Midwives save lives in remote Myanmar

5 May 2016
Midwife Daw Aye Myint makes home visits to care for mothers and newborns in the remote region of Magway. © UNFPA Myanmar

Yangon - In Myanmar’s Magway region, far too many mothers, babies and infants die needlessly.

The remote Central Western district has the highest infant mortality rate in the country, and one of the highest maternal mortality rates in a nation where nearly one third more mothers die through childbirth than the South East Asian average.

Midwife Daw Aye Myint arrived in Magway in September 2015, determined to do something about it. She now gets vital healthcare and support to pregnant women, new mothers and newborn babies across four villages with a combined population of around 2,600.

“I make four or five routine visits to three other villages each month,” she says. “In the summer they are easily accessible, but when the rains come the roads turn into mud, but I manage.”

The first ever health professional to be based in the village of Htamakaut, Myint also provides on the job training to the single auxiliary midwife and the two community health workers in the area.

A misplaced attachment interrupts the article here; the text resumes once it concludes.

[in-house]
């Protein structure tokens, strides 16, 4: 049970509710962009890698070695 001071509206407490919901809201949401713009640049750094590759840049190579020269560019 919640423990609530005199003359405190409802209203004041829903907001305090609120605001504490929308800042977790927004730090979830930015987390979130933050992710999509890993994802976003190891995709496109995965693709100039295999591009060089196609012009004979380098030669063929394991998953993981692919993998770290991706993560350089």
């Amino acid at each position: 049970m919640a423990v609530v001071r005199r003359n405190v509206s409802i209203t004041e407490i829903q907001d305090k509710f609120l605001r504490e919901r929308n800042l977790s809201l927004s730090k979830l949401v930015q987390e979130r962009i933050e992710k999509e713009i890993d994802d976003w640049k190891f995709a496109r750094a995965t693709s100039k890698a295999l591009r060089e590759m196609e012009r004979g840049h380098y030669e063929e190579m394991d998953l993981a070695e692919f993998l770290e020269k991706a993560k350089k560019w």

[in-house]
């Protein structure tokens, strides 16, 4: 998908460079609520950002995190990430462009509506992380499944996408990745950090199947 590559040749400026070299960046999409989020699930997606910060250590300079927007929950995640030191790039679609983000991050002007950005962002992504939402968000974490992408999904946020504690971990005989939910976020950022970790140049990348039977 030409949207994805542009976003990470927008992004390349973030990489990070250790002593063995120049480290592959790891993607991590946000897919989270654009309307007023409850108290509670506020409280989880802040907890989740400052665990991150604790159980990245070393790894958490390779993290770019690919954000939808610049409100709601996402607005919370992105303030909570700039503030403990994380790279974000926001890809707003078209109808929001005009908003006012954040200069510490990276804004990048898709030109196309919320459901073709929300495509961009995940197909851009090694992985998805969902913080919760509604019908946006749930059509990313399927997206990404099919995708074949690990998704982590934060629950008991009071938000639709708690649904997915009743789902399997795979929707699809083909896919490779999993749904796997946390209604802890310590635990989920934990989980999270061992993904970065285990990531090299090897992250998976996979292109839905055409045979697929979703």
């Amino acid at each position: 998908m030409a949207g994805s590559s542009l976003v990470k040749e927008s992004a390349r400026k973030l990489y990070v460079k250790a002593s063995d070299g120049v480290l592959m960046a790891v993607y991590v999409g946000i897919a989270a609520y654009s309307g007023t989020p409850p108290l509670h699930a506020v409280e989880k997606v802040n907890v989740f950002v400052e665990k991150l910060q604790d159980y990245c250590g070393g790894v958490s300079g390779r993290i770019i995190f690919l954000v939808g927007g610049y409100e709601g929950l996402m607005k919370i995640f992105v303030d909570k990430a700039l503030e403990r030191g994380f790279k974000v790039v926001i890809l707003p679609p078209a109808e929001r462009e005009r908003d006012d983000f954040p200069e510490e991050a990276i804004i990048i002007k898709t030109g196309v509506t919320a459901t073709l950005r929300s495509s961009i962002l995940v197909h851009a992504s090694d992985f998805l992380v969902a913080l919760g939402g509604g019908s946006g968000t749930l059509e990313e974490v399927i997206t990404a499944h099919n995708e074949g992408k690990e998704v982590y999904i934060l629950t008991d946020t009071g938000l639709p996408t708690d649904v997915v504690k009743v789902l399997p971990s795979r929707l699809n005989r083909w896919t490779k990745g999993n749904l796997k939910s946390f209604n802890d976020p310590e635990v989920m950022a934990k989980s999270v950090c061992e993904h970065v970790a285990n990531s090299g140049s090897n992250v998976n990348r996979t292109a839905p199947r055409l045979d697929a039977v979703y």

She also supports a potentially lifesaving expanded programme of immunization (EPI) for the local population.

“The EPI taxes our resources to the limit,” she says. “We have to coordinate with the village authorities of each village, and ensure that all the families from each village are gathered in the same place on the designated day.”

Myint is one of seven midwives to be trained, deployed and supported to the impoverished region by the Myanmar Nurses and Midwives Association (MNMA) and the United Nations Population Fund (UNFPA).

As part of a wider national programme to ensure quality care reaches women and girls in remote and conflict-hit areas, she received 18 months midwifery training and a five-day pre-deployment course before heading out to Htamakaut.

“They have experience, and can share it with community health workers and auxiliary midwives in the villages,” says Dr. Kyaw Kyaw, the local township's medical coordinator.

“Their value lies in the fact that they can blend in with rural people very easily. They are trusted, and respected. Where they are deployed, we are certain that maternal and infant care improves greatly, thanks to MNMA and UNFPA.” 

Dr. Hla Hla Aye, UNFPA’s Assistant Representative in Myanmar, says that getting more professional midwives out to remote areas is key to bringing down maternal and newborn mortality rates.

58 midwives received pre-deployment training with our support in 2015,” she says, “and 136 midwives have received training that they then share with students in midwifery training schools on emergency obstetric care.”